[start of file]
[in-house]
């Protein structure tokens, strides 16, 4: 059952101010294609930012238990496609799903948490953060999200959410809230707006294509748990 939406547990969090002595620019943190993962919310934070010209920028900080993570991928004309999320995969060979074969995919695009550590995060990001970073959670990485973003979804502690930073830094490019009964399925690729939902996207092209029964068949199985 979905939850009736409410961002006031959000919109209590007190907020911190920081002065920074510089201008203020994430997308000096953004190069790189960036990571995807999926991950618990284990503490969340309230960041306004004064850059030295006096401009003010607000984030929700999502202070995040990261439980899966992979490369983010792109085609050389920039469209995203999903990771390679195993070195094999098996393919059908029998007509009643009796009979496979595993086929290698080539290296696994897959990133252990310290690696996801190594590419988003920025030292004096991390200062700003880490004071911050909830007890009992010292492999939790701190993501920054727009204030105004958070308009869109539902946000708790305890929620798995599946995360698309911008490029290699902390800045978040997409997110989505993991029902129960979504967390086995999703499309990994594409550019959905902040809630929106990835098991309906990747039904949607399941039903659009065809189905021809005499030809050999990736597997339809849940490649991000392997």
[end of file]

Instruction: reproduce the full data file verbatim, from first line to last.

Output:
[in-house]
């Protein structure tokens, strides 16, 4: 059952101010294609930012238990496609799903948490953060999200959410809230707006294509748990 939406547990969090002595620019943190993962919310934070010209920028900080993570991928004309999320995969060979074969995919695009550590995060990001970073959670990485973003979804502690930073830094490019009964399925690729939902996207092209029964068949199985 979905939850009736409410961002006031959000919109209590007190907020911190920081002065920074510089201008203020994430997308000096953004190069790189960036990571995807999926991950618990284990503490969340309230960041306004004064850059030295006096401009003010607000984030929700999502202070995040990261439980899966992979490369983010792109085609050389920039469209995203999903990771390679195993070195094999098996393919059908029998007509009643009796009979496979595993086929290698080539290296696994897959990133252990310290690696996801190594590419988003920025030292004096991390200062700003880490004071911050909830007890009992010292492999939790701190993501920054727009204030105004958070308009869109539902946000708790305890929620798995599946995360698309911008490029290699902390800045978040997409997110989505993991029902129960979504967390086995999703499309990994594409550019959905902040809630929106990835098991309906990747039904949607399941039903659009065809189905021809005499030809050999990736597997339809849940490649991000392997």